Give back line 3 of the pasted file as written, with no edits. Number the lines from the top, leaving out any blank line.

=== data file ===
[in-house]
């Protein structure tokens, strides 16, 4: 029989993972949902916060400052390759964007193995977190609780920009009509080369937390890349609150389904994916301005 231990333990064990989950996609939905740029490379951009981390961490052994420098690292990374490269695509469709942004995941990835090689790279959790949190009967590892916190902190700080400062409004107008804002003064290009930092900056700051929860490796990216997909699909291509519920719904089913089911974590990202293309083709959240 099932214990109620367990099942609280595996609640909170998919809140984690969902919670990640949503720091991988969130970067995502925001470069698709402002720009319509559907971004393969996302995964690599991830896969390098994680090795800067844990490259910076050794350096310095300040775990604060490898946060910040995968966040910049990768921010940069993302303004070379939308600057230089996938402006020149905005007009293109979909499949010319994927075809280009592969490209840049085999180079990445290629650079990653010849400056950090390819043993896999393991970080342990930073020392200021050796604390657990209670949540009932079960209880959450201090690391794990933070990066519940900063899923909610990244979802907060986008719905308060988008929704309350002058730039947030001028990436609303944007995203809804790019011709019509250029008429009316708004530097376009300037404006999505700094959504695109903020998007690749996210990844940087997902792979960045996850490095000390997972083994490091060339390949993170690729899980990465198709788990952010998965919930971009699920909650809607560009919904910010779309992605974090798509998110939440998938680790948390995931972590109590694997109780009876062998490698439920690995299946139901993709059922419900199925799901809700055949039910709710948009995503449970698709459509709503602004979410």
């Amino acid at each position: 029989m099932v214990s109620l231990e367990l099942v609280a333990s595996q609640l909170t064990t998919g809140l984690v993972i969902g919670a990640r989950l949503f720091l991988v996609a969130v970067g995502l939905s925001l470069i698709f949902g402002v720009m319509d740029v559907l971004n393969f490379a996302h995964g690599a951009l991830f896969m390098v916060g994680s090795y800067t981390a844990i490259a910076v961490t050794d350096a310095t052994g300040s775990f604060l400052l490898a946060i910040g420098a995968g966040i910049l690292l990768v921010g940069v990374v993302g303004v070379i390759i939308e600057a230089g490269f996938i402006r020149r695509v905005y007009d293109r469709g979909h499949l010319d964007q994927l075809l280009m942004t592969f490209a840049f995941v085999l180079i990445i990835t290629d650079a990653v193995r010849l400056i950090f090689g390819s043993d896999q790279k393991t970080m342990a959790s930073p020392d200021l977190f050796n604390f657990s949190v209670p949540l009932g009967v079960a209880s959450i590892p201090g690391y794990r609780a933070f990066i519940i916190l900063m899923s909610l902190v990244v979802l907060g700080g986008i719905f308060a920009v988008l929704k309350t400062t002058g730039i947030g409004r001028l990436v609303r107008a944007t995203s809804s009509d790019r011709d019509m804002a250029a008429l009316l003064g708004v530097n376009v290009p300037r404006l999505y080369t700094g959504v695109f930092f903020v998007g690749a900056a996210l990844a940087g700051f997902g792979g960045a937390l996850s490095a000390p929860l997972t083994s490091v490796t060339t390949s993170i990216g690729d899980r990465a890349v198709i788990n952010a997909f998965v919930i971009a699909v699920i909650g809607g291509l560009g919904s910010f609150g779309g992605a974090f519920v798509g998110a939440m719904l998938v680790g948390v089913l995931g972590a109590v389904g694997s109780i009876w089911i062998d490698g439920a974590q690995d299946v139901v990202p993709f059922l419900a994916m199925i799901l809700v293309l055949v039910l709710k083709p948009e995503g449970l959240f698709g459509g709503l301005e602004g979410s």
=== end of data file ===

């Amino acid at each position: 029989m099932v214990s109620l231990e367990l099942v609280a333990s595996q609640l909170t064990t998919g809140l984690v993972i969902g919670a990640r989950l949503f720091l991988v996609a969130v970067g995502l939905s925001l470069i698709f949902g402002v720009m319509d740029v559907l971004n393969f490379a996302h995964g690599a951009l991830f896969m390098v916060g994680s090795y800067t981390a844990i490259a910076v961490t050794d350096a310095t052994g300040s775990f604060l400052l490898a946060i910040g420098a995968g966040i910049l690292l990768v921010g940069v990374v993302g303004v070379i390759i939308e600057a230089g490269f996938i402006r020149r695509v905005y007009d293109r469709g979909h499949l010319d964007q994927l075809l280009m942004t592969f490209a840049f995941v085999l180079i990445i990835t290629d650079a990653v193995r010849l400056i950090f090689g390819s043993d896999q790279k393991t970080m342990a959790s930073p020392d200021l977190f050796n604390f657990s949190v209670p949540l009932g009967v079960a209880s959450i590892p201090g690391y794990r609780a933070f990066i519940i916190l900063m899923s909610l902190v990244v979802l907060g700080g986008i719905f308060a920009v988008l929704k309350t400062t002058g730039i947030g409004r001028l990436v609303r107008a944007t995203s809804s009509d790019r011709d019509m804002a250029a008429l009316l003064g708004v530097n376009v290009p300037r404006l999505y080369t700094g959504v695109f930092f903020v998007g690749a900056a996210l990844a940087g700051f997902g792979g960045a937390l996850s490095a000390p929860l997972t083994s490091v490796t060339t390949s993170i990216g690729d899980r990465a890349v198709i788990n952010a997909f998965v919930i971009a699909v699920i909650g809607g291509l560009g919904s910010f609150g779309g992605a974090f519920v798509g998110a939440m719904l998938v680790g948390v089913l995931g972590a109590v389904g694997s109780i009876w089911i062998d490698g439920a974590q690995d299946v139901v990202p993709f059922l419900a994916m199925i799901l809700v293309l055949v039910l709710k083709p948009e995503g449970l959240f698709g459509g709503l301005e602004g979410s």